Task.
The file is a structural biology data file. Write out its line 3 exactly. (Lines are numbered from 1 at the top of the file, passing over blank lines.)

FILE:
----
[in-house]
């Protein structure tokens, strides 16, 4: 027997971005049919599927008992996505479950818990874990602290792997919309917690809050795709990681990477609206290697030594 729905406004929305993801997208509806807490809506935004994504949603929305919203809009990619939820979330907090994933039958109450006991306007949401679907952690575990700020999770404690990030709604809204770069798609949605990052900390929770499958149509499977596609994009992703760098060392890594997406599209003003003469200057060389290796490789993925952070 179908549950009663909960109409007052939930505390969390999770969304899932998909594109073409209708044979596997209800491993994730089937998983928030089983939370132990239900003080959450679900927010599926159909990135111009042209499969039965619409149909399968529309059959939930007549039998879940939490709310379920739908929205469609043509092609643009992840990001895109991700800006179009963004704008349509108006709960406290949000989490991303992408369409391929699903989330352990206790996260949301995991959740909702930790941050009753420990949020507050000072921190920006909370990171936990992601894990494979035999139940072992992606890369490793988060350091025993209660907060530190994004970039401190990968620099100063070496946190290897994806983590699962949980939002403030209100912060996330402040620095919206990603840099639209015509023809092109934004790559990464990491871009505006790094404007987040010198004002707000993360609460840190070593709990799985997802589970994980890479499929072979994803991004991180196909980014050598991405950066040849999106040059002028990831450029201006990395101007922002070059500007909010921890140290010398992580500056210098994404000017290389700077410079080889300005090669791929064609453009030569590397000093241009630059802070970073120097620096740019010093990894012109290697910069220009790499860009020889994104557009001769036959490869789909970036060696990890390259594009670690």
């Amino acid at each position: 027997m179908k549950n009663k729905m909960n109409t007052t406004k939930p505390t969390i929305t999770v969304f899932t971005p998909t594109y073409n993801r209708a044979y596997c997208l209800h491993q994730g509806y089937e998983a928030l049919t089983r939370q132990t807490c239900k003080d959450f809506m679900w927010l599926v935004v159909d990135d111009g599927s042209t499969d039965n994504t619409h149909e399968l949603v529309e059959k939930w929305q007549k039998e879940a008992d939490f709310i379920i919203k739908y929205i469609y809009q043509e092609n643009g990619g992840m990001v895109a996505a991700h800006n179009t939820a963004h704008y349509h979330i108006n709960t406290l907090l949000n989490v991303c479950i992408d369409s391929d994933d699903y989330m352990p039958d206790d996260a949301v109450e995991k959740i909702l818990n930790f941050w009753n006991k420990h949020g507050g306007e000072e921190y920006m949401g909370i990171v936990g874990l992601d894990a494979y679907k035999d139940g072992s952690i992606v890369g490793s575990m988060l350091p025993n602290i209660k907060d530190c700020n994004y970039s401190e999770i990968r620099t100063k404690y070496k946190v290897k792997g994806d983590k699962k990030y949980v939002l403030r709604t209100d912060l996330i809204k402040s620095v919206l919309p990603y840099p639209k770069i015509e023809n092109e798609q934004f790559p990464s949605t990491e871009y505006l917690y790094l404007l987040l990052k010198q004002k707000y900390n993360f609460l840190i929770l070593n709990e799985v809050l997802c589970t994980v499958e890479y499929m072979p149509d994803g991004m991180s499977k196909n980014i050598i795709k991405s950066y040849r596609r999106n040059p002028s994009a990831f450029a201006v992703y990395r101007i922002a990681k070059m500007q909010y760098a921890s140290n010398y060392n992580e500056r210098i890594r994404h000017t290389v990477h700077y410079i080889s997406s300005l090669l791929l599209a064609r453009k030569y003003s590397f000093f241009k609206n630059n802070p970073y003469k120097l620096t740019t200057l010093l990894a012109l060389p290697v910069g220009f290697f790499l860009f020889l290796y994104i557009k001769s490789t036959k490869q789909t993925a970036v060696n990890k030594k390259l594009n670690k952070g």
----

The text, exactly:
């Amino acid at each position: 027997m179908k549950n009663k729905m909960n109409t007052t406004k939930p505390t969390i929305t999770v969304f899932t971005p998909t594109y073409n993801r209708a044979y596997c997208l209800h491993q994730g509806y089937e998983a928030l049919t089983r939370q132990t807490c239900k003080d959450f809506m679900w927010l599926v935004v159909d990135d111009g599927s042209t499969d039965n994504t619409h149909e399968l949603v529309e059959k939930w929305q007549k039998e879940a008992d939490f709310i379920i919203k739908y929205i469609y809009q043509e092609n643009g990619g992840m990001v895109a996505a991700h800006n179009t939820a963004h704008y349509h979330i108006n709960t406290l907090l949000n989490v991303c479950i992408d369409s391929d994933d699903y989330m352990p039958d206790d996260a949301v109450e995991k959740i909702l818990n930790f941050w009753n006991k420990h949020g507050g306007e000072e921190y920006m949401g909370i990171v936990g874990l992601d894990a494979y679907k035999d139940g072992s952690i992606v890369g490793s575990m988060l350091p025993n602290i209660k907060d530190c700020n994004y970039s401190e999770i990968r620099t100063k404690y070496k946190v290897k792997g994806d983590k699962k990030y949980v939002l403030r709604t209100d912060l996330i809204k402040s620095v919206l919309p990603y840099p639209k770069i015509e023809n092109e798609q934004f790559p990464s949605t990491e871009y505006l917690y790094l404007l987040l990052k010198q004002k707000y900390n993360f609460l840190i929770l070593n709990e799985v809050l997802c589970t994980v499958e890479y499929m072979p149509d994803g991004m991180s499977k196909n980014i050598i795709k991405s950066y040849r596609r999106n040059p002028s994009a990831f450029a201006v992703y990395r101007i922002a990681k070059m500007q909010y760098a921890s140290n010398y060392n992580e500056r210098i890594r994404h000017t290389v990477h700077y410079i080889s997406s300005l090669l791929l599209a064609r453009k030569y003003s590397f000093f241009k609206n630059n802070p970073y003469k120097l620096t740019t200057l010093l990894a012109l060389p290697v910069g220009f290697f790499l860009f020889l290796y994104i557009k001769s490789t036959k490869q789909t993925a970036v060696n990890k030594k390259l594009n670690k952070g």